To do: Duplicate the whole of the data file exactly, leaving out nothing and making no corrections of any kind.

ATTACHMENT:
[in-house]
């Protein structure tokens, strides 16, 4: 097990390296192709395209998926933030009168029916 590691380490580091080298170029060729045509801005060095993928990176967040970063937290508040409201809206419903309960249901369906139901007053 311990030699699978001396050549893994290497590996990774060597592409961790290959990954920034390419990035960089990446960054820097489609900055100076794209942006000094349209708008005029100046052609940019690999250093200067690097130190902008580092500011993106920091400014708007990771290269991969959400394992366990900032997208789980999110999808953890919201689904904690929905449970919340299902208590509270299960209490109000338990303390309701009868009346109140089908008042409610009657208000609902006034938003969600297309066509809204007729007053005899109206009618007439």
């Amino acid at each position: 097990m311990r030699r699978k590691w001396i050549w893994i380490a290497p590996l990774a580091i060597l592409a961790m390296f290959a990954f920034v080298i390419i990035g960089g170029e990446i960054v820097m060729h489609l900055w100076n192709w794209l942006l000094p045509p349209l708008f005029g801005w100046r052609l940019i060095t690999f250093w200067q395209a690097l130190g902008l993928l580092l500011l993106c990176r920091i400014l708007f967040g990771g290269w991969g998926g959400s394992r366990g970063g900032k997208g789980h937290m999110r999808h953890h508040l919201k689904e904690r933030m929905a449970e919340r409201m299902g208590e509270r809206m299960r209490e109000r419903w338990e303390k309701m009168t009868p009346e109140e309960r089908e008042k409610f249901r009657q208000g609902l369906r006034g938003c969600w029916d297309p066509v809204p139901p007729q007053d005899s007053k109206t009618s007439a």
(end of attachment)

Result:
[in-house]
């Protein structure tokens, strides 16, 4: 097990390296192709395209998926933030009168029916 590691380490580091080298170029060729045509801005060095993928990176967040970063937290508040409201809206419903309960249901369906139901007053 311990030699699978001396050549893994290497590996990774060597592409961790290959990954920034390419990035960089990446960054820097489609900055100076794209942006000094349209708008005029100046052609940019690999250093200067690097130190902008580092500011993106920091400014708007990771290269991969959400394992366990900032997208789980999110999808953890919201689904904690929905449970919340299902208590509270299960209490109000338990303390309701009868009346109140089908008042409610009657208000609902006034938003969600297309066509809204007729007053005899109206009618007439």
């Amino acid at each position: 097990m311990r030699r699978k590691w001396i050549w893994i380490a290497p590996l990774a580091i060597l592409a961790m390296f290959a990954f920034v080298i390419i990035g960089g170029e990446i960054v820097m060729h489609l900055w100076n192709w794209l942006l000094p045509p349209l708008f005029g801005w100046r052609l940019i060095t690999f250093w200067q395209a690097l130190g902008l993928l580092l500011l993106c990176r920091i400014l708007f967040g990771g290269w991969g998926g959400s394992r366990g970063g900032k997208g789980h937290m999110r999808h953890h508040l919201k689904e904690r933030m929905a449970e919340r409201m299902g208590e509270r809206m299960r209490e109000r419903w338990e303390k309701m009168t009868p009346e109140e309960r089908e008042k409610f249901r009657q208000g609902l369906r006034g938003c969600w029916d297309p066509v809204p139901p007729q007053d005899s007053k109206t009618s007439a």